In his book, The hidden face of god, Friedman writes, and I want it to be the subject of discussion

Moralities were constructed in association with deities for millenia.
How is it possible to construct any morality that will have substantial acceptance in the absence of appeal to a god?

He says elsewhere

The moral debates of this generation have the unfortunate, absurd, frustrating, annoying quality that, frequently, the two sides do not engage one another.
[…] few on either side argue head on the validity of each other’s moral starting point.  They concentrate more on the opponent’s last claim or they challenge his or her statical points.

What are your views?
And while you are at it, a meditation on death

on good

In the Euthyphro, Socrates asks Euthyphro

Soc. And what is piety, and what is impiety?

Euth. Piety is doing as I am doing; that is to say, prosecuting any one who is guilty of murder, sacrilege, or of any similar crime-whether he be your father or mother, or whoever he may be-that makes no difference; and not to prosecute them is impiety. And please to consider, Socrates, what a notable proof I will give you of the truth of my words, a proof which I have already given to others:-of the principle, I mean, that the impious, whoever he may be, ought not to go unpunished. For do not men regard Zeus as the best and most righteous of the gods?-and yet they admit that he bound his father (Cronos) because he wickedly devoured his sons, and that he too had punished his own father (Uranus) for a similar reason, in a nameless manner. And yet when I proceed against my father, they are angry with me. So inconsistent are they in their way of talking when the gods are concerned, and when I am concerned.

and conversation proceeds thus

Soc. Remember that I did not ask you to give me two or three examples of piety, but to explain the general idea which makes all pious things to be pious. Do you not recollect that there was one idea which made the impious impious, and the pious pious?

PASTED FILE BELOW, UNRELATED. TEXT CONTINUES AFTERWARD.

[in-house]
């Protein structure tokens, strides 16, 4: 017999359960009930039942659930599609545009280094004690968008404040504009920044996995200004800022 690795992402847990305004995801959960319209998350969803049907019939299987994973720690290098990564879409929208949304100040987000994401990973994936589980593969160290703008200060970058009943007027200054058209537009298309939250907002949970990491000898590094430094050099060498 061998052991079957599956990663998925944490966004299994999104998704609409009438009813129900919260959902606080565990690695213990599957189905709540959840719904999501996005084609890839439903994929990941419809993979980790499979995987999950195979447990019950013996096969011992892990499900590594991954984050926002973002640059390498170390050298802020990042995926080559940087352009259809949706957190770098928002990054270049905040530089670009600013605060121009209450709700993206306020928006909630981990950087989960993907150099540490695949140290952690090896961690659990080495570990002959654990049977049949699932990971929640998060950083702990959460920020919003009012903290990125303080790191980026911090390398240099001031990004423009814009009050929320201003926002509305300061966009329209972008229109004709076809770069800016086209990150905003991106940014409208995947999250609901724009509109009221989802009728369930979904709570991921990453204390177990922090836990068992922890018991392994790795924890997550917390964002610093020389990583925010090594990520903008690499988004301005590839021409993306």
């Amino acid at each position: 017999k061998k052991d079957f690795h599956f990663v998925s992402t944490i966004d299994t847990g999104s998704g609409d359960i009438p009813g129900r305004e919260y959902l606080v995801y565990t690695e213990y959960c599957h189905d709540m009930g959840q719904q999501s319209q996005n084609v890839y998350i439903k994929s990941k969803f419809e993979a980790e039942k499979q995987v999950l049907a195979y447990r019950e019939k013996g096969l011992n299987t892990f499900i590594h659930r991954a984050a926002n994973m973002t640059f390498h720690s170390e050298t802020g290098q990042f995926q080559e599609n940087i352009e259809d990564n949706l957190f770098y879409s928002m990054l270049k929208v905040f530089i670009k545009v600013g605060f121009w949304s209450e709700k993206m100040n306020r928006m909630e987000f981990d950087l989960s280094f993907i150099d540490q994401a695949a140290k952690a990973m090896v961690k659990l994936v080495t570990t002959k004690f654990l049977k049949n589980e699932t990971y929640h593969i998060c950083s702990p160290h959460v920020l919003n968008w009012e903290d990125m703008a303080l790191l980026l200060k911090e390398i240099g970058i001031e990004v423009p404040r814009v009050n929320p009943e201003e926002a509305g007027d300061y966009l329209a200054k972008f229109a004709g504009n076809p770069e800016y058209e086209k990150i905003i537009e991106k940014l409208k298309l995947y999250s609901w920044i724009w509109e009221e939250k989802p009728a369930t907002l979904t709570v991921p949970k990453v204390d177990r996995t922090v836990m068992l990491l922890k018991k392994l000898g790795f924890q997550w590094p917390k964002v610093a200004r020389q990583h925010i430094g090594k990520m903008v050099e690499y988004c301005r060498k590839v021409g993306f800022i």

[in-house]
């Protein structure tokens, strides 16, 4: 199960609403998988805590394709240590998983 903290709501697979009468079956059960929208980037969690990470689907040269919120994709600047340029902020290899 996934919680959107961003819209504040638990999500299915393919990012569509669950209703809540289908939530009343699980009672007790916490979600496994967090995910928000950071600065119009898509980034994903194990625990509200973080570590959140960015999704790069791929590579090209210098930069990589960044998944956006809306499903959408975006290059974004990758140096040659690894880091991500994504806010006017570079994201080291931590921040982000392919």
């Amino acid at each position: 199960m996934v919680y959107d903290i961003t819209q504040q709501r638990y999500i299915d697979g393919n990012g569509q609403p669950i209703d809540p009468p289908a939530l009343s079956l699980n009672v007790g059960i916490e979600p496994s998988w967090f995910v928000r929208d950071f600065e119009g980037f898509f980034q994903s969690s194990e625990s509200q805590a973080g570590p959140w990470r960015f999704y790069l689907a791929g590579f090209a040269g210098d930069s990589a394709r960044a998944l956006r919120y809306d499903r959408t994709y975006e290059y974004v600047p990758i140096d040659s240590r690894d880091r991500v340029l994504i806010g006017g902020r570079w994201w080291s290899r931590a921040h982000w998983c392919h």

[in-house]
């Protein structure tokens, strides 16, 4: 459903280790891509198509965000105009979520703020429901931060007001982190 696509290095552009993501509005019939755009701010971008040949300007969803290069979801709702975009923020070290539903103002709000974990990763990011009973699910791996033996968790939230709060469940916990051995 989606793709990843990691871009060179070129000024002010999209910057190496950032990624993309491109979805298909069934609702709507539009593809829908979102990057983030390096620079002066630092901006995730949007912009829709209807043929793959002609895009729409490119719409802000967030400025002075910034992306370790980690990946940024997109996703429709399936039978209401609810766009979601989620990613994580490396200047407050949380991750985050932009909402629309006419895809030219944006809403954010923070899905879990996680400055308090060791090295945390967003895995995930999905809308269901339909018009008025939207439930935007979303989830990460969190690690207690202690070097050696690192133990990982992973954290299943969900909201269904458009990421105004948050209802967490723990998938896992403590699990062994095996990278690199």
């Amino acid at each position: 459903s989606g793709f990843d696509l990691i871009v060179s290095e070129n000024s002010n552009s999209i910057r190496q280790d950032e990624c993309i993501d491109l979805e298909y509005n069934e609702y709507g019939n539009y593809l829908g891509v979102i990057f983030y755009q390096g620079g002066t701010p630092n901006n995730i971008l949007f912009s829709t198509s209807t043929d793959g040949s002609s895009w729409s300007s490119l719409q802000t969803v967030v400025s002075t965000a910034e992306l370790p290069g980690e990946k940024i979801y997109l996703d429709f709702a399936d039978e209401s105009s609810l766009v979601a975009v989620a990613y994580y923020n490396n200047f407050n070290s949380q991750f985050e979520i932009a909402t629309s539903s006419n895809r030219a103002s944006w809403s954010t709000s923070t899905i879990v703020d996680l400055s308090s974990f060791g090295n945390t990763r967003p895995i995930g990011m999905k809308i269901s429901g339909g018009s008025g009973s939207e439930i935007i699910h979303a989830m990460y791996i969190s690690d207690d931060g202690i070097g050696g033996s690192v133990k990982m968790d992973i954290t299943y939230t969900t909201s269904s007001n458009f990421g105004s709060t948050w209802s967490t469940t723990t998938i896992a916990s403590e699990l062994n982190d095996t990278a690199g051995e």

Euth. I remember.

Soc. Tell me what is the nature of this idea, and then I shall have a standard to which I may look, and by which I may measure actions, whether yours or those of any one else, and then I shall be able to say that such and such an action is pious, such another impious.

Euth. I will tell you, if you like.

Soc. I should very much like.

Euth. Piety, then, is that which is dear to the gods, and impiety is that which is not dear to them.

then Socrates asks the now famous question

Soc. We shall know better, my good friend, in a little while. The point which I should first wish to understand is whether the pious or holy is beloved by the gods because it is holy, or holy because it is beloved of the gods.

If you are wondering why I chose to bore you with this discussion, bear with me a little longer. A friend of this blog, wrote

Please Mr. Atheist don’t tell me you don’t have a religion so you don’t know what is good from bad. You’ve got to be kidding me! Faulty moral judgments don’t affect anything but us.

and so, naturally, I asked what is good? And in his final response, he writes

I have, to the best of my knowledge, defined “good.” Suppose that truth and justice prevails at all times, then the murder of a person or entity who is a significant threat to humanity or life itself is good.

I believe in pacifism but I also believe in eliminating evil, if reformation or neutralization fails.

And I am wondering why accuse the atheist of not knowing what good is when, as in this scenario, it seems that good is doing anything that enhances the life of the community regardless of what this thing really is.

I will admit, as Socrates readily does, that I want to be enlightened. I want to be told what good is. Introducing justice and truth only increases my ignorance for these terms are also problematic.

I ask whoever is knowledgeable to clear my ignorance and explain these terms.